3. Offer Subscriptions
    1. As the internet continues to become more mature, more and more businesses are turning to the subscription-based business model. This business model alone reduces 90% of the frustration of issuing invoices and collecting payment from customers. There are plenty of integrations such as Bill.com that will automate this process for you. You will only need to intervene if a customer hasn’t taken the action to update their credit card information. I listed this one last because if you are a services based business and not an online one, it might be difficult to implement this business model into your business. But it is a wonderful option for plenty of other businesses.

What do you do to incentivize your customers to pay quicker? Do you do something unique to your business that you can share? Let us know in the comments:

On September 23rd, 2016 by Alexander Hubenthal

Financially Fit Fridays 02: Is Your Business Balanced?

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With so much talk today about "work-life balance" and everyone having their own opinions on this topic, I find it a little humorous that we don’t talk about balancing our business’s books as much (enter sarcastic smirk here).

All jokes aside, one of the most important activities to be completed by a business owner or a bookkeeper is to balance the accounting books on a regular and frequent basis. This can be done easily through your accounting software whether it be an online subscription like Xero who I am a certified advisor for or a desktop based solution that you use.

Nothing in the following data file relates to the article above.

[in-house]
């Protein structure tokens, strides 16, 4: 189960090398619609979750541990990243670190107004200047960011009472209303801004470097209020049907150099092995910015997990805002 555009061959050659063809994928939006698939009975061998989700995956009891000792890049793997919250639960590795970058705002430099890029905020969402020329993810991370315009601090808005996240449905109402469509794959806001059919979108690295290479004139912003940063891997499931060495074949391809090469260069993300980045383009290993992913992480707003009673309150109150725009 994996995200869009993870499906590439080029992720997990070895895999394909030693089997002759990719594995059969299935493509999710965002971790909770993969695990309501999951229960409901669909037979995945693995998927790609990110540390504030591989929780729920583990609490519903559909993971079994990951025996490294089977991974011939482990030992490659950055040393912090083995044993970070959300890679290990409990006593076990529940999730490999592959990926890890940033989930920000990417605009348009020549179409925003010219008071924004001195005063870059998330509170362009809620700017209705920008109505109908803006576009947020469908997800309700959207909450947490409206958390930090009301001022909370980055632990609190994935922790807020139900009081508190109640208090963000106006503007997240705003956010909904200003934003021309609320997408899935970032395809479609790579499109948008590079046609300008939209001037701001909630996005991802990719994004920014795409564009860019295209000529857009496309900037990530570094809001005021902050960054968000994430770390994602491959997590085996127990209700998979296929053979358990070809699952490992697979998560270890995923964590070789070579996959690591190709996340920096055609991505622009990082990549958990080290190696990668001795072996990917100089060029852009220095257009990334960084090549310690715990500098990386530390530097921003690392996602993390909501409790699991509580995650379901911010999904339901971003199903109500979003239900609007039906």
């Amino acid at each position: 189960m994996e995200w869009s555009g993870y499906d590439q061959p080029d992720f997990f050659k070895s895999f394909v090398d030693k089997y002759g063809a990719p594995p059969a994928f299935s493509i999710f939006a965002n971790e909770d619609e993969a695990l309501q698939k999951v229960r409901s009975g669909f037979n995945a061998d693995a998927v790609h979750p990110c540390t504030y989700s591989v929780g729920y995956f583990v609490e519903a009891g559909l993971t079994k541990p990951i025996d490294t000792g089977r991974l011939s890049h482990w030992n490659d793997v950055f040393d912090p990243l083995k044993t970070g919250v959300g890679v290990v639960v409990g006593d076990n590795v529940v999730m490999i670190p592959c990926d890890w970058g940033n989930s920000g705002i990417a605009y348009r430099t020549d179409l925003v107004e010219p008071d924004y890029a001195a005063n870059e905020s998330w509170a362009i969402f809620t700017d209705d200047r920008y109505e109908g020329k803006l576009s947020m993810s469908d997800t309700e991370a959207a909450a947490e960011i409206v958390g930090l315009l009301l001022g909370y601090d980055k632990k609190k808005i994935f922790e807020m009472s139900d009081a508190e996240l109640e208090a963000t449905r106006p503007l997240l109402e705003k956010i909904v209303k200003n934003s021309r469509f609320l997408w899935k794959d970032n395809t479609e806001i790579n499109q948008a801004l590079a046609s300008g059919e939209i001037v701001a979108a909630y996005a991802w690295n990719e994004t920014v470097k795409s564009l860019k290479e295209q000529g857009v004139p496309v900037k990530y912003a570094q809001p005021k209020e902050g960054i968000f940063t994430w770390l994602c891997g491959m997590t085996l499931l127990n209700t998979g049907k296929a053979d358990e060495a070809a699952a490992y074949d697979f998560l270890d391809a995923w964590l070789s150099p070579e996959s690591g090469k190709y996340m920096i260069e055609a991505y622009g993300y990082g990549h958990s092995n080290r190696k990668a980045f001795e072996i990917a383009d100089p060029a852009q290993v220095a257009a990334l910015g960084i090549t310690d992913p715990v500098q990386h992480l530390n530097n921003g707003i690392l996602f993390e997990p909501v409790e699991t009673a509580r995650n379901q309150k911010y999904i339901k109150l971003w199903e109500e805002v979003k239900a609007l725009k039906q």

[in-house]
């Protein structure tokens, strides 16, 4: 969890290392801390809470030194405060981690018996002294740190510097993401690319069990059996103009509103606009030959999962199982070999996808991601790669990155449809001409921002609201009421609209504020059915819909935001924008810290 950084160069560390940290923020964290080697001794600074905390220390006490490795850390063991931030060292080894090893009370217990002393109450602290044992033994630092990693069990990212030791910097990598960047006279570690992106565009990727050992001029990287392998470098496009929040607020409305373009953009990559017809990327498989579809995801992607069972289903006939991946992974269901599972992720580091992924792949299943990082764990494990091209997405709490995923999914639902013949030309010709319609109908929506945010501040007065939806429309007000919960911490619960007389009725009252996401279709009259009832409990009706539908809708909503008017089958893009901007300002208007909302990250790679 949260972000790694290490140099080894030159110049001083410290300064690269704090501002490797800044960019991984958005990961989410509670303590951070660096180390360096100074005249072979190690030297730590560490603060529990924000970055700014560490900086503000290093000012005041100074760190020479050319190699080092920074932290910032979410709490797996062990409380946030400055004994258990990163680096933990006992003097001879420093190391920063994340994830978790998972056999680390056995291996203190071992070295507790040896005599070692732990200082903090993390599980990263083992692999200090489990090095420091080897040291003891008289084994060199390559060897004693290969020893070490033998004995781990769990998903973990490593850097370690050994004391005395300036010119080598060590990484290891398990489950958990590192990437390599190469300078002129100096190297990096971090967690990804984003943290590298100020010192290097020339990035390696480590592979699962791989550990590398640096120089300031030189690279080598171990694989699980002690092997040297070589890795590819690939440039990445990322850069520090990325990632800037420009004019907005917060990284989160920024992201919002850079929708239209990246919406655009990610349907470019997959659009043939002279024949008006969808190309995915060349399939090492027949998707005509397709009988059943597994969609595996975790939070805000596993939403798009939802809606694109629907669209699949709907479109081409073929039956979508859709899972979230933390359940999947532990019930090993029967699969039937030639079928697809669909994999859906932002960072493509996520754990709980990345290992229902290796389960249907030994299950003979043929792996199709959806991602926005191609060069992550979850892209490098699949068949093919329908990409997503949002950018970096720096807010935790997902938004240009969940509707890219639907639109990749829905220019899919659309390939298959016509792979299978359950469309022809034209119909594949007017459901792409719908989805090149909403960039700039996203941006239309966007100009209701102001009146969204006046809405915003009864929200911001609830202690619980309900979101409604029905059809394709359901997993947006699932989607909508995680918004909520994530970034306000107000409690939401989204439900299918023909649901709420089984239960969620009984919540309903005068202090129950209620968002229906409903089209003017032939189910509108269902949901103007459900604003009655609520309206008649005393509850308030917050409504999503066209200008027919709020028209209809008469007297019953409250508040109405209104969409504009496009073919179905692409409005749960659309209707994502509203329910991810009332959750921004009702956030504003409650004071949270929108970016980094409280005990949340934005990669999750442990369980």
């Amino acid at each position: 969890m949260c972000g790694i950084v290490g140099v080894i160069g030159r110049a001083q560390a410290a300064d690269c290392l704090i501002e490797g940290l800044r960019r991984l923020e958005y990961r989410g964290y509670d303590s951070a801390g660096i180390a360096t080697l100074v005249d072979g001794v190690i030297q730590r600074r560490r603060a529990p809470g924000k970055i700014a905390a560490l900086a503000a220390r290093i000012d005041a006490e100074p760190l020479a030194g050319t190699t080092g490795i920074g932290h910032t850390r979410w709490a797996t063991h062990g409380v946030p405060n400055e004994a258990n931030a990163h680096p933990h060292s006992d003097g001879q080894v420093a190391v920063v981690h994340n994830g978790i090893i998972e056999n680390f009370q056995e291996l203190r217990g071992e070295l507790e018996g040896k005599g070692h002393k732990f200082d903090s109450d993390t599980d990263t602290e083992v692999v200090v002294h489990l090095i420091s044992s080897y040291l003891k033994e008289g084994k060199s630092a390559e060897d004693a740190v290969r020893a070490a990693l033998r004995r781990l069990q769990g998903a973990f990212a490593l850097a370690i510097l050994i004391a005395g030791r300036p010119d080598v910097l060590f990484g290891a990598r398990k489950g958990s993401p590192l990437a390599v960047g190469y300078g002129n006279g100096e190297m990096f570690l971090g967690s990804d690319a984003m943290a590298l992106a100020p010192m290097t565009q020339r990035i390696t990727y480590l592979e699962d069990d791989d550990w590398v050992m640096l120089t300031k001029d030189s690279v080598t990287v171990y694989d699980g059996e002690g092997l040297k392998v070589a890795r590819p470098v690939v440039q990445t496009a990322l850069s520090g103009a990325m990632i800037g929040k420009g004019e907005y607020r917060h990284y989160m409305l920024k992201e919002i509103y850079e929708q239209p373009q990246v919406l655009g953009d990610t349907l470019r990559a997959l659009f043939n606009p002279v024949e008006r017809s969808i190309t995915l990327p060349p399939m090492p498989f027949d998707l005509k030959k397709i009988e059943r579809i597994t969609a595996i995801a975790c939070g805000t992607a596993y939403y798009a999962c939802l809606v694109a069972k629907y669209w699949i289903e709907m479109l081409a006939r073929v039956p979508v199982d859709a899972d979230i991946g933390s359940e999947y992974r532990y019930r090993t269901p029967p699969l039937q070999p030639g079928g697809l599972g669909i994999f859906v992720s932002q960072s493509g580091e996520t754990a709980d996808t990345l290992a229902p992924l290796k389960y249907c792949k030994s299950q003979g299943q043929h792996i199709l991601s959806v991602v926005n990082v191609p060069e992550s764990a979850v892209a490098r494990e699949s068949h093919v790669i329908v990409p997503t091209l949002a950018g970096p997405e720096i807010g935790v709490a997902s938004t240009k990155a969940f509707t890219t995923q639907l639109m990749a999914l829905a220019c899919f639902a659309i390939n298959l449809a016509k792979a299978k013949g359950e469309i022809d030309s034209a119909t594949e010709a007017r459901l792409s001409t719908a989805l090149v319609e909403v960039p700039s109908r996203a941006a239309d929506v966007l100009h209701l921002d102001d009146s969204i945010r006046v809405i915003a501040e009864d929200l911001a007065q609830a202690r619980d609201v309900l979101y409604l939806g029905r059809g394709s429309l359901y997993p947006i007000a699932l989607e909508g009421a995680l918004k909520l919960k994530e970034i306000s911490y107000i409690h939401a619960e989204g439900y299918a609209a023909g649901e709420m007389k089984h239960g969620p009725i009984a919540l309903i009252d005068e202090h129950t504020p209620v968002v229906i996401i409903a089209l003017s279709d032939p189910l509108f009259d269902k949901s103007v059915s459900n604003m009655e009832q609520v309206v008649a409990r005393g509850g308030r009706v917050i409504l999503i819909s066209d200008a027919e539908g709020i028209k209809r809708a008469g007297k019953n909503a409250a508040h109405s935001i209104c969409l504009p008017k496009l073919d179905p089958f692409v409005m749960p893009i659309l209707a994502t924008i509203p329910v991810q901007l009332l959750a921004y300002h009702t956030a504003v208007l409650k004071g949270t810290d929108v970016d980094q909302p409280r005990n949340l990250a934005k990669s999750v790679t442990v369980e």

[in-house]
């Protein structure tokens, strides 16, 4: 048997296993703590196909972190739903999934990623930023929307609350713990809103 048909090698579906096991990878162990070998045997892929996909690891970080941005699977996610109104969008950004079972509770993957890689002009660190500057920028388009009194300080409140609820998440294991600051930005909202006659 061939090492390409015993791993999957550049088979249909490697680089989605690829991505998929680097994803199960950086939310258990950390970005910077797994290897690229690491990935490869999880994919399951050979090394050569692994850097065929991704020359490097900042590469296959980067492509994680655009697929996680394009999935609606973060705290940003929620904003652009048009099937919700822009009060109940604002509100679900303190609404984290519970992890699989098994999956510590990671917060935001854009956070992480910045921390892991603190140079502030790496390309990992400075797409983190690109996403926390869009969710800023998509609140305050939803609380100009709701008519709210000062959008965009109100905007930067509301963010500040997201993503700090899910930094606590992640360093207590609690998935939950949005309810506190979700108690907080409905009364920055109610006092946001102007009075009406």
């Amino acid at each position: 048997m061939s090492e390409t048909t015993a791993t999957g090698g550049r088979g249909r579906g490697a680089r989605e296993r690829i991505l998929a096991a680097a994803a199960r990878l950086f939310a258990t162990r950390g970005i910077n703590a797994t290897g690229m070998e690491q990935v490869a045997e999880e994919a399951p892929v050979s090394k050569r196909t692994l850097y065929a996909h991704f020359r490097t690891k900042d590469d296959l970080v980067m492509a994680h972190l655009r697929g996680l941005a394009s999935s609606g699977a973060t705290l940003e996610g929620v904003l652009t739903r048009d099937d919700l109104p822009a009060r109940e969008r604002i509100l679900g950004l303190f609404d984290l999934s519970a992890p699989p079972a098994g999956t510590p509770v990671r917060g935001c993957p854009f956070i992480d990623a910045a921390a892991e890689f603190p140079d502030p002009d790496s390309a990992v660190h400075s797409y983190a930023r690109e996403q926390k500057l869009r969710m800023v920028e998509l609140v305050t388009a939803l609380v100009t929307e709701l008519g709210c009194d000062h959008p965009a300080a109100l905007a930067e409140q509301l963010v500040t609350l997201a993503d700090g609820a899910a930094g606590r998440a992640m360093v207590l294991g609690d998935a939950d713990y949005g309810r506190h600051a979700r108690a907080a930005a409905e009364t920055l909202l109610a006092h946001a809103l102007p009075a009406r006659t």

How do you balance your books? I’m glad you asked. But before we go there, we need to discuss a little accounting theory. I promise it will be a lot less painless than your college accounting course. The balancing of the accounting books is rooted in the fundamentals of accounting. In accounting, we use something known as double-entry bookkeeping/accounting. We also use very technical terms such as “Debits” (on the left) and “Credits” (on the right) and we need each item to have an offsetting account for example:

As you can see, we had Sales of $500 and subsequently we also received $500 in cash because of those sales (let's assume we didn't accept credit cards for your services in this example). This is an example of a journal entry in the books using double entry accounting. Every account (Lawncare Sales, Cash, etc.) have their own definitions as to whether they are a Debit or a Credit. To make your head spin just a little bit more, every account (Cash, Sales, etc.) can be both a Debit or a Credit depending on what activity is occurring in the business.